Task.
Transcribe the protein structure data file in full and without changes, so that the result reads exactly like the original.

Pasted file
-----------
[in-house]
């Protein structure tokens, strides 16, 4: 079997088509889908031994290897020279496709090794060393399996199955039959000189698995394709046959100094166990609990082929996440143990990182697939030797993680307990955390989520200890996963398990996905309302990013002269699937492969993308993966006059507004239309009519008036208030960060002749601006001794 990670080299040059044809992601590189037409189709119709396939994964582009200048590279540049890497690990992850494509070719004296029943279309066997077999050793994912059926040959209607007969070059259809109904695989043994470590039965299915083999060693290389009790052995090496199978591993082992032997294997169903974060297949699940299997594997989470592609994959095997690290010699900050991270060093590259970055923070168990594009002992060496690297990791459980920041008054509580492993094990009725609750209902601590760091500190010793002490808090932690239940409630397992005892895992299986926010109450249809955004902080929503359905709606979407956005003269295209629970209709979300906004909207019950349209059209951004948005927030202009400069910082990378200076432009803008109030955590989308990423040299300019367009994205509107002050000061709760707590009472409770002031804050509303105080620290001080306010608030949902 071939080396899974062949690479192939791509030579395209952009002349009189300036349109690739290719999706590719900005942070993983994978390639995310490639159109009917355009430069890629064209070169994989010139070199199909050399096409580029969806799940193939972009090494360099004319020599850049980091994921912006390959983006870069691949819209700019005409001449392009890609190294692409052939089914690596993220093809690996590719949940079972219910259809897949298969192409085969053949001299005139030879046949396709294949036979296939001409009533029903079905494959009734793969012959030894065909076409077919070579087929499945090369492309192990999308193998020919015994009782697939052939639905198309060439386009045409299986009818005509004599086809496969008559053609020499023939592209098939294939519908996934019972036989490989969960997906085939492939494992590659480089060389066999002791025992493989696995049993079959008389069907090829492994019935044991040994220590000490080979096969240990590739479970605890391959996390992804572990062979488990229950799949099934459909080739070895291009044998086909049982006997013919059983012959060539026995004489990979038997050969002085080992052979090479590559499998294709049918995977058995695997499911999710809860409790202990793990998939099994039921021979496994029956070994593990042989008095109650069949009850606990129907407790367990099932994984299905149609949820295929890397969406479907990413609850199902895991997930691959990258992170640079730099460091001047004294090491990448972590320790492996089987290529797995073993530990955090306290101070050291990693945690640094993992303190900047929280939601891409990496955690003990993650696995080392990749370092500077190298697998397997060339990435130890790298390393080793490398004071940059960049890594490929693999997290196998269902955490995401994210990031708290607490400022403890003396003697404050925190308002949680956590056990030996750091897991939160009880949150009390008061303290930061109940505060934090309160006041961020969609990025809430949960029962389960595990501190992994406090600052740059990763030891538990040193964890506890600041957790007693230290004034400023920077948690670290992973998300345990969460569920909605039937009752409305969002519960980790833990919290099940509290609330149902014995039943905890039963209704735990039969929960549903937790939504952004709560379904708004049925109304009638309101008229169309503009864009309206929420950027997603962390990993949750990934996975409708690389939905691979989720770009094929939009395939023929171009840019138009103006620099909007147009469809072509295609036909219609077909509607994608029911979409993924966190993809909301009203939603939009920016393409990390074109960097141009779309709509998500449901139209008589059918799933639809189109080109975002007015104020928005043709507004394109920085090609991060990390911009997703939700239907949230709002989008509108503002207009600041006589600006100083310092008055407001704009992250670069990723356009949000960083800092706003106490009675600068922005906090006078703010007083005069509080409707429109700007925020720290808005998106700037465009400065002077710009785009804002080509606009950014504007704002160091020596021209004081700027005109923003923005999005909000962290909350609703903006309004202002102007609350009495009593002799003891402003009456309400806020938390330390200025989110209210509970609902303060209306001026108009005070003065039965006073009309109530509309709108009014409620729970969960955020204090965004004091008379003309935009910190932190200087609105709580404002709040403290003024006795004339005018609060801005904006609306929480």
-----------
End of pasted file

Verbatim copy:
[in-house]
């Protein structure tokens, strides 16, 4: 079997088509889908031994290897020279496709090794060393399996199955039959000189698995394709046959100094166990609990082929996440143990990182697939030797993680307990955390989520200890996963398990996905309302990013002269699937492969993308993966006059507004239309009519008036208030960060002749601006001794 990670080299040059044809992601590189037409189709119709396939994964582009200048590279540049890497690990992850494509070719004296029943279309066997077999050793994912059926040959209607007969070059259809109904695989043994470590039965299915083999060693290389009790052995090496199978591993082992032997294997169903974060297949699940299997594997989470592609994959095997690290010699900050991270060093590259970055923070168990594009002992060496690297990791459980920041008054509580492993094990009725609750209902601590760091500190010793002490808090932690239940409630397992005892895992299986926010109450249809955004902080929503359905709606979407956005003269295209629970209709979300906004909207019950349209059209951004948005927030202009400069910082990378200076432009803008109030955590989308990423040299300019367009994205509107002050000061709760707590009472409770002031804050509303105080620290001080306010608030949902 071939080396899974062949690479192939791509030579395209952009002349009189300036349109690739290719999706590719900005942070993983994978390639995310490639159109009917355009430069890629064209070169994989010139070199199909050399096409580029969806799940193939972009090494360099004319020599850049980091994921912006390959983006870069691949819209700019005409001449392009890609190294692409052939089914690596993220093809690996590719949940079972219910259809897949298969192409085969053949001299005139030879046949396709294949036979296939001409009533029903079905494959009734793969012959030894065909076409077919070579087929499945090369492309192990999308193998020919015994009782697939052939639905198309060439386009045409299986009818005509004599086809496969008559053609020499023939592209098939294939519908996934019972036989490989969960997906085939492939494992590659480089060389066999002791025992493989696995049993079959008389069907090829492994019935044991040994220590000490080979096969240990590739479970605890391959996390992804572990062979488990229950799949099934459909080739070895291009044998086909049982006997013919059983012959060539026995004489990979038997050969002085080992052979090479590559499998294709049918995977058995695997499911999710809860409790202990793990998939099994039921021979496994029956070994593990042989008095109650069949009850606990129907407790367990099932994984299905149609949820295929890397969406479907990413609850199902895991997930691959990258992170640079730099460091001047004294090491990448972590320790492996089987290529797995073993530990955090306290101070050291990693945690640094993992303190900047929280939601891409990496955690003990993650696995080392990749370092500077190298697998397997060339990435130890790298390393080793490398004071940059960049890594490929693999997290196998269902955490995401994210990031708290607490400022403890003396003697404050925190308002949680956590056990030996750091897991939160009880949150009390008061303290930061109940505060934090309160006041961020969609990025809430949960029962389960595990501190992994406090600052740059990763030891538990040193964890506890600041957790007693230290004034400023920077948690670290992973998300345990969460569920909605039937009752409305969002519960980790833990919290099940509290609330149902014995039943905890039963209704735990039969929960549903937790939504952004709560379904708004049925109304009638309101008229169309503009864009309206929420950027997603962390990993949750990934996975409708690389939905691979989720770009094929939009395939023929171009840019138009103006620099909007147009469809072509295609036909219609077909509607994608029911979409993924966190993809909301009203939603939009920016393409990390074109960097141009779309709509998500449901139209008589059918799933639809189109080109975002007015104020928005043709507004394109920085090609991060990390911009997703939700239907949230709002989008509108503002207009600041006589600006100083310092008055407001704009992250670069990723356009949000960083800092706003106490009675600068922005906090006078703010007083005069509080409707429109700007925020720290808005998106700037465009400065002077710009785009804002080509606009950014504007704002160091020596021209004081700027005109923003923005999005909000962290909350609703903006309004202002102007609350009495009593002799003891402003009456309400806020938390330390200025989110209210509970609902303060209306001026108009005070003065039965006073009309109530509309709108009014409620729970969960955020204090965004004091008379003309935009910190932190200087609105709580404002709040403290003024006795004339005018609060801005904006609306929480």